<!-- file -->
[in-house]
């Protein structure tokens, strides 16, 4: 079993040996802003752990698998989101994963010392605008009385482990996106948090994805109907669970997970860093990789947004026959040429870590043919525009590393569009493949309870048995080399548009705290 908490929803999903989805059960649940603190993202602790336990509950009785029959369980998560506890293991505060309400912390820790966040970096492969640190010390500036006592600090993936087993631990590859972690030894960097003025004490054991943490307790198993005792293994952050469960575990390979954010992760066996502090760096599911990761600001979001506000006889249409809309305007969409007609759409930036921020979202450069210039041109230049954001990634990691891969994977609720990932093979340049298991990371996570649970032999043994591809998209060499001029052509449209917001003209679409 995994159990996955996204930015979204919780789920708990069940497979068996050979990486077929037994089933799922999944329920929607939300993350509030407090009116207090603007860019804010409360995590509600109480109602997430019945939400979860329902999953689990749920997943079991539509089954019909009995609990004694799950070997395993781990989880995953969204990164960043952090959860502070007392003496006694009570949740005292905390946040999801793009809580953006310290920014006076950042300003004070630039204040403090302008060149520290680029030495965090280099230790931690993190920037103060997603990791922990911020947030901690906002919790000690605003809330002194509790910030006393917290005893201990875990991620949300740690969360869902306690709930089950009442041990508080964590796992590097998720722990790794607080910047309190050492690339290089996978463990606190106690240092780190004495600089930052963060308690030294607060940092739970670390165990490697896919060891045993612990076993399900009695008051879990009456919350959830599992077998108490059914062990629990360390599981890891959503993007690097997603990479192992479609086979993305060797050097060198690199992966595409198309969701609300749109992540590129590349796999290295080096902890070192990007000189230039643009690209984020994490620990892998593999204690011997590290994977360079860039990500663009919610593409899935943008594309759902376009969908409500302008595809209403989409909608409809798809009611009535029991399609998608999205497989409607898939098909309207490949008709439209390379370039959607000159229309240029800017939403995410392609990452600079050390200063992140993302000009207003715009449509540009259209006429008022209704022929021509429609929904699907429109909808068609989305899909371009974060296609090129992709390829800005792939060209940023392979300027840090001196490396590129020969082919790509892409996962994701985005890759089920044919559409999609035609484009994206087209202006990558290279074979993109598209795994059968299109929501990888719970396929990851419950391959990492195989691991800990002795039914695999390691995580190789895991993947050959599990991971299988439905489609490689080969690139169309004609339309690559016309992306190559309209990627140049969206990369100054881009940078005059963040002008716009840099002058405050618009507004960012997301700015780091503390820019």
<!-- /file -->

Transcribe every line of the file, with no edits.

[in-house]
């Protein structure tokens, strides 16, 4: 079993040996802003752990698998989101994963010392605008009385482990996106948090994805109907669970997970860093990789947004026959040429870590043919525009590393569009493949309870048995080399548009705290 908490929803999903989805059960649940603190993202602790336990509950009785029959369980998560506890293991505060309400912390820790966040970096492969640190010390500036006592600090993936087993631990590859972690030894960097003025004490054991943490307790198993005792293994952050469960575990390979954010992760066996502090760096599911990761600001979001506000006889249409809309305007969409007609759409930036921020979202450069210039041109230049954001990634990691891969994977609720990932093979340049298991990371996570649970032999043994591809998209060499001029052509449209917001003209679409 995994159990996955996204930015979204919780789920708990069940497979068996050979990486077929037994089933799922999944329920929607939300993350509030407090009116207090603007860019804010409360995590509600109480109602997430019945939400979860329902999953689990749920997943079991539509089954019909009995609990004694799950070997395993781990989880995953969204990164960043952090959860502070007392003496006694009570949740005292905390946040999801793009809580953006310290920014006076950042300003004070630039204040403090302008060149520290680029030495965090280099230790931690993190920037103060997603990791922990911020947030901690906002919790000690605003809330002194509790910030006393917290005893201990875990991620949300740690969360869902306690709930089950009442041990508080964590796992590097998720722990790794607080910047309190050492690339290089996978463990606190106690240092780190004495600089930052963060308690030294607060940092739970670390165990490697896919060891045993612990076993399900009695008051879990009456919350959830599992077998108490059914062990629990360390599981890891959503993007690097997603990479192992479609086979993305060797050097060198690199992966595409198309969701609300749109992540590129590349796999290295080096902890070192990007000189230039643009690209984020994490620990892998593999204690011997590290994977360079860039990500663009919610593409899935943008594309759902376009969908409500302008595809209403989409909608409809798809009611009535029991399609998608999205497989409607898939098909309207490949008709439209390379370039959607000159229309240029800017939403995410392609990452600079050390200063992140993302000009207003715009449509540009259209006429008022209704022929021509429609929904699907429109909808068609989305899909371009974060296609090129992709390829800005792939060209940023392979300027840090001196490396590129020969082919790509892409996962994701985005890759089920044919559409999609035609484009994206087209202006990558290279074979993109598209795994059968299109929501990888719970396929990851419950391959990492195989691991800990002795039914695999390691995580190789895991993947050959599990991971299988439905489609490689080969690139169309004609339309690559016309992306190559309209990627140049969206990369100054881009940078005059963040002008716009840099002058405050618009507004960012997301700015780091503390820019």